This Diabetes Drugs Litigation Involves Heart Failure, Myocardial Infarction, And Other Cardiovascular Problems
In February 2018 the United States Judicial Panel on Multidistrict Litigation (JPML) established MDL No. 2809, IN RE: ONGLYZA (SAXAGLIPTIN) AND KOMBIGLYZE XR (SAXAGLIPTIN AND METFORMIN) PRODUCTS LIABILITY LITIGATION.
According the the February 2, 2018 Transfer Order issued by the JPML:
[W]e find that these actions involve common questions of fact, and that centralization under Section 1407 in the Eastern District of Kentucky will serve the convenience of the parties and witnesses and promote the just and efficient conduct of this litigation. All actions share numerous factual questions, inasmuch as plaintiffs allege that the use of Onglyza or Kombiglyze XR caused them or their decedent to develop heart failure or other conditions such as congestive heart failure, myocardial infarction and/or cardiovascular injury.
According to that JPML Transfer Order the Defendants -- AstraZeneca Pharmaceuticals LP, Bristol-Myers Squibb Co., and McKesson Corp. -- opposed centralization of approximately 80 Onglyza and Kombiglyze lawsuits into this new MDL:
Defendants oppose transfer by arguing that plaintiffs’ allegations are supported by a single study (the SAVOR study), which itself supports only claims regarding heart failure – not the various other injuries (congestive heart failure, acute hypoxic respiratory failure, coronary artery disease and cardiovascular injury) plaintiffs allege. They argue that, as a consequence, these cases likely will turn on unique issues that are applicable to, at most, a small subset of other cases. Defendants also assert that informal coordination among the actions is a feasible alternative to centralization. These objections are insufficient to overcome the significant advantages that centralization will afford.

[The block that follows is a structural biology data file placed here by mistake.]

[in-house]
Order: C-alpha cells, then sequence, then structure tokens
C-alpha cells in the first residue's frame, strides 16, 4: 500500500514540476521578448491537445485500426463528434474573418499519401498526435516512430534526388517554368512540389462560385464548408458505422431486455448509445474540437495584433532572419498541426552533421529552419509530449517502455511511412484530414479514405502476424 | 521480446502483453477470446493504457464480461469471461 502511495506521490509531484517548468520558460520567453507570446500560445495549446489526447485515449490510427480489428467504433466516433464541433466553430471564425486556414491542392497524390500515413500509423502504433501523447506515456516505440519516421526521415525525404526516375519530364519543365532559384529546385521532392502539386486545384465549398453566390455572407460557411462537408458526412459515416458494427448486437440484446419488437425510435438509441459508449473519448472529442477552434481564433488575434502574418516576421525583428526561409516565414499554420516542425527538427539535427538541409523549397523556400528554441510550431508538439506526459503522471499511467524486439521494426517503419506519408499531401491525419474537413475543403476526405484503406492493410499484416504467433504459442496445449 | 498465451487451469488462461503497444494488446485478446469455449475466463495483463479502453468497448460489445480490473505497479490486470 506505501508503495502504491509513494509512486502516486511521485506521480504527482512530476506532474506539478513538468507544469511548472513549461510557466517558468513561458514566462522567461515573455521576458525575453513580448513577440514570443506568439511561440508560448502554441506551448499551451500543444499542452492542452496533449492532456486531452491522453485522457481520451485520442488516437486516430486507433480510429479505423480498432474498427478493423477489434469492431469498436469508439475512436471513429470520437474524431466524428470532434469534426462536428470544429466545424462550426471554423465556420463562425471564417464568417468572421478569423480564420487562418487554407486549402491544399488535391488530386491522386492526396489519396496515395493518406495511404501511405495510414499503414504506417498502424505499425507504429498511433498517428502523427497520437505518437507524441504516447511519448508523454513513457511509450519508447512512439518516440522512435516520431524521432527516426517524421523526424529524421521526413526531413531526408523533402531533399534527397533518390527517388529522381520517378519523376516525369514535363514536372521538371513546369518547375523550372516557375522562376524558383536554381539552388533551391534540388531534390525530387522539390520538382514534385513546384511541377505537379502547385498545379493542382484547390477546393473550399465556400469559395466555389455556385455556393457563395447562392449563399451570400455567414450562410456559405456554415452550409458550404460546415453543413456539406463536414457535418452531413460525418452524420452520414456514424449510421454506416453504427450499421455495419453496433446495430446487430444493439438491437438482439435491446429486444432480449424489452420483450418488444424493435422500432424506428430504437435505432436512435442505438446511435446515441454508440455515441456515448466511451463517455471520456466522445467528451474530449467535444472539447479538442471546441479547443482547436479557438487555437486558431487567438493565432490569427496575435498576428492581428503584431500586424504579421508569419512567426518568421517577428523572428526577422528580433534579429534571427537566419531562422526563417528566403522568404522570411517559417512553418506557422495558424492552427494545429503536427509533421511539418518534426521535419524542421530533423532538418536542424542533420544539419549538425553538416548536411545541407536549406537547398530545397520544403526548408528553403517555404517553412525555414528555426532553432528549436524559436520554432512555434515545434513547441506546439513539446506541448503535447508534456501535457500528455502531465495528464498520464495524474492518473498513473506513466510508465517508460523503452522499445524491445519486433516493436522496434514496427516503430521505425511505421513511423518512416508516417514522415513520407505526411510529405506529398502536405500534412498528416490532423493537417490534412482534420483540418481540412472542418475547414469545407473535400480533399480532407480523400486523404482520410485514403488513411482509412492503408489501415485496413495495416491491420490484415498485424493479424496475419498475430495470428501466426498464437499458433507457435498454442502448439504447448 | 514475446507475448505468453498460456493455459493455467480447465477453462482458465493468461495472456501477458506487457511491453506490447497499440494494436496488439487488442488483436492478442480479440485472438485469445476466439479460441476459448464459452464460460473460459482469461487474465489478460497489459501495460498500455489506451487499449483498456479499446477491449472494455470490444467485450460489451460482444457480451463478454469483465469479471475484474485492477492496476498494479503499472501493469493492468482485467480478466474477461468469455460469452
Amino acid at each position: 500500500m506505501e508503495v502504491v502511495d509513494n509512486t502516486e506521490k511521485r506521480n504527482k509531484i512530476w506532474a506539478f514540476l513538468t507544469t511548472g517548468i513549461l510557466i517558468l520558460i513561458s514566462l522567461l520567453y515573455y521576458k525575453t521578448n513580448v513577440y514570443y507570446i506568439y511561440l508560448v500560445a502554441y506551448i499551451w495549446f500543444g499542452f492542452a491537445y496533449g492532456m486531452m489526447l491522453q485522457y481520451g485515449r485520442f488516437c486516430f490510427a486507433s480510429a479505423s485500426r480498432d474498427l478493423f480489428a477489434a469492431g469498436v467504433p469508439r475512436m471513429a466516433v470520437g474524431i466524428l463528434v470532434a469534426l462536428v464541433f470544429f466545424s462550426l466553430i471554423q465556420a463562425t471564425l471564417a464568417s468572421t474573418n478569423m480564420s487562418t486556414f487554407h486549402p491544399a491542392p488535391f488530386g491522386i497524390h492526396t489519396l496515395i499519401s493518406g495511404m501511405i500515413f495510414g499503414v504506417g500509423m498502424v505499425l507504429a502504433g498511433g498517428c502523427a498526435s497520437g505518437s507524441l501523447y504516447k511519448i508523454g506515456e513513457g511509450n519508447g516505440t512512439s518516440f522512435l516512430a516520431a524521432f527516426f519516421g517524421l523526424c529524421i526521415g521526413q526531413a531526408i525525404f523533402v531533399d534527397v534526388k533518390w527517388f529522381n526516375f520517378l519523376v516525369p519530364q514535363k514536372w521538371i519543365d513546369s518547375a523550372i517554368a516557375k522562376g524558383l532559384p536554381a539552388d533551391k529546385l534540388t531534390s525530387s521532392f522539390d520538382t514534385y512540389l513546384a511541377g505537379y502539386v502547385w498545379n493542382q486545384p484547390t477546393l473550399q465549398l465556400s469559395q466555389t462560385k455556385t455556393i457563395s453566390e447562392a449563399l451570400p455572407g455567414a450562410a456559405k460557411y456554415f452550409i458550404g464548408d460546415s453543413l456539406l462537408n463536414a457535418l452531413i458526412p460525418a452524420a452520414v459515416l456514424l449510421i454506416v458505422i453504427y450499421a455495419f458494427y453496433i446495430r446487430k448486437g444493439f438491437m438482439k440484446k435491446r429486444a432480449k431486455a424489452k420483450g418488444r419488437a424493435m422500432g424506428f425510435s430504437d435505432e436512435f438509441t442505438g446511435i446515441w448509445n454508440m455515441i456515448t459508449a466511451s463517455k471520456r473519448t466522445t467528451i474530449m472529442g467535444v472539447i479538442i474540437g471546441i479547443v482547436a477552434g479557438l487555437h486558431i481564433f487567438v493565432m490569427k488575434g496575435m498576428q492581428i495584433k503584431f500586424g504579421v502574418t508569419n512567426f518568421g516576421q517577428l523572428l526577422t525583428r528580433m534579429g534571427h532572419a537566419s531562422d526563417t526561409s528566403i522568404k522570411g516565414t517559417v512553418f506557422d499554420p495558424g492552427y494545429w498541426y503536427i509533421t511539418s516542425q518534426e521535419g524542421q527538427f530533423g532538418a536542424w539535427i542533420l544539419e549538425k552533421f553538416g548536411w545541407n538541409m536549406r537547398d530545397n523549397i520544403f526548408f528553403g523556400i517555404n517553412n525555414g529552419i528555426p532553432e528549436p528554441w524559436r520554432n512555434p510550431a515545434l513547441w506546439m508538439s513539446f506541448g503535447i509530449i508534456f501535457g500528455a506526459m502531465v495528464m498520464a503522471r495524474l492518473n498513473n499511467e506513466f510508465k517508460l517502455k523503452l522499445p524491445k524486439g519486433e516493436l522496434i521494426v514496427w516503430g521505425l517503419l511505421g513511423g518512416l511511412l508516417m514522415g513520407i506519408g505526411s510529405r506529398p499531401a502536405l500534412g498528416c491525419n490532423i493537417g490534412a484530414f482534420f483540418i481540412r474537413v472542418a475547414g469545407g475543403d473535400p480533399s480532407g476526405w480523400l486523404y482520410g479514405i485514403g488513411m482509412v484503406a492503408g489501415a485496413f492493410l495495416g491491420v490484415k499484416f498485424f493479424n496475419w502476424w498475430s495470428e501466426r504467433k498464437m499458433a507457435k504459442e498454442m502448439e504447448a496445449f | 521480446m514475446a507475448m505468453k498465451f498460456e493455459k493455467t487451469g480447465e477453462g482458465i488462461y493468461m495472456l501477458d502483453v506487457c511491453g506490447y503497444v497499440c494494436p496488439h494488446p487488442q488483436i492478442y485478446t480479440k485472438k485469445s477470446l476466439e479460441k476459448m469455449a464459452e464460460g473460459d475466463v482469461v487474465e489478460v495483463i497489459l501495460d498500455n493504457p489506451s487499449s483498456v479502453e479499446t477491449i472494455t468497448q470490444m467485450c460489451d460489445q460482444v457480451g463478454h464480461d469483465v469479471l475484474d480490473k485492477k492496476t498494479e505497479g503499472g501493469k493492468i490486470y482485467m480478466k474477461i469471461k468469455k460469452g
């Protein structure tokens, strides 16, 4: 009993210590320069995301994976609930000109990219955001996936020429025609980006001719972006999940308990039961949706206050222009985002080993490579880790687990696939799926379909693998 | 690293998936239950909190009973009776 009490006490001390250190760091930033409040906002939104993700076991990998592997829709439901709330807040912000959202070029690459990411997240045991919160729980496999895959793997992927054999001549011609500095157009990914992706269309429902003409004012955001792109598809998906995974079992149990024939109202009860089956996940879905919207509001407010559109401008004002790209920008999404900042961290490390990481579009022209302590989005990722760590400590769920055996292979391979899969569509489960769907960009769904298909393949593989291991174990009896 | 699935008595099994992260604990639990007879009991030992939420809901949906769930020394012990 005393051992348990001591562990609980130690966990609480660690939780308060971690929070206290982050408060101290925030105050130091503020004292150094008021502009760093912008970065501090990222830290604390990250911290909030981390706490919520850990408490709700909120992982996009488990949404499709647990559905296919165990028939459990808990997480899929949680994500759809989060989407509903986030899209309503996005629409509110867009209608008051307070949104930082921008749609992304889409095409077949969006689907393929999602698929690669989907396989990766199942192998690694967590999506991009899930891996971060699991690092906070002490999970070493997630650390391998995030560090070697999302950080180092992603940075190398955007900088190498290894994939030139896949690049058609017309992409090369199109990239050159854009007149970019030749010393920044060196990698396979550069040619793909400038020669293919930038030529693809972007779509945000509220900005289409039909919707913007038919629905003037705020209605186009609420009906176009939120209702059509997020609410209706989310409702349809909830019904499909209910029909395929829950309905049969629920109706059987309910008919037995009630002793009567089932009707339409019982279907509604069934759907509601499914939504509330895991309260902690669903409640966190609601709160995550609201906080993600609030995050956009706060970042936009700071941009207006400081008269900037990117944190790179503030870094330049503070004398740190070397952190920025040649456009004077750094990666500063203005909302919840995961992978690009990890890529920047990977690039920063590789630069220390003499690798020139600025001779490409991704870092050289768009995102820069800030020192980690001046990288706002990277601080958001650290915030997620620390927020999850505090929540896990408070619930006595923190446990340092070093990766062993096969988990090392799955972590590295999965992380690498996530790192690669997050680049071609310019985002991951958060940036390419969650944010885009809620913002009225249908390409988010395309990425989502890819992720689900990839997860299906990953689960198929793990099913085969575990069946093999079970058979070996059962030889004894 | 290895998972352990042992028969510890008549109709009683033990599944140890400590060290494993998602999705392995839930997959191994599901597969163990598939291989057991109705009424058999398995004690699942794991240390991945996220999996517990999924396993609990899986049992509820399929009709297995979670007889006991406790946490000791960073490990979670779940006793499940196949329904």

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Continuing, this Kombiglyze / Onglyza MDL Transfer Order sets forth the JPML's take on that contention by AstraZeneca, Bristol-Myers Squibb, and McKesson:
Defendants concede that most cases involve allegations of heart failure, which is squarely in line with the results of the SAVOR study and the subsequent label change for Onglyza and Kombiglyze XR in April 2016. If defendants are convinced that plaintiffs’ claims regarding heart failure or other injuries lack scientific support, then centralization affords them a single forum in which to seek summary judgment, which might be applied to other similar cases.
As background, in April 2016 the FDA took regulatory action by mandating label changes with new warnings about an increased risk of heart failure for these relatively new diabetes medicines in the dipeptidyl peptidase-4 (DPP-4) inhibitor class of drugs:
- Onglyza (saxagliptin)
- Kombiglyze XR (saxagliptin and metformin)
- Nesina (alogliptin)
- Kazano (alogliptin and metformin)
- Oseni (alogliptin and pioglitazone)
- Qtern (dapagliflozin and saxagliptin)
As indicated above, MDL No. 2809 involves only Onglyza and Kombiglyze lawsuits filed in the federal court system.
However, at the present time we are investigating heart failure cases for patients who used Onglyza or Kombiglyze as well as patients who used Nesina, Kazano, Oseni, or Qtern.
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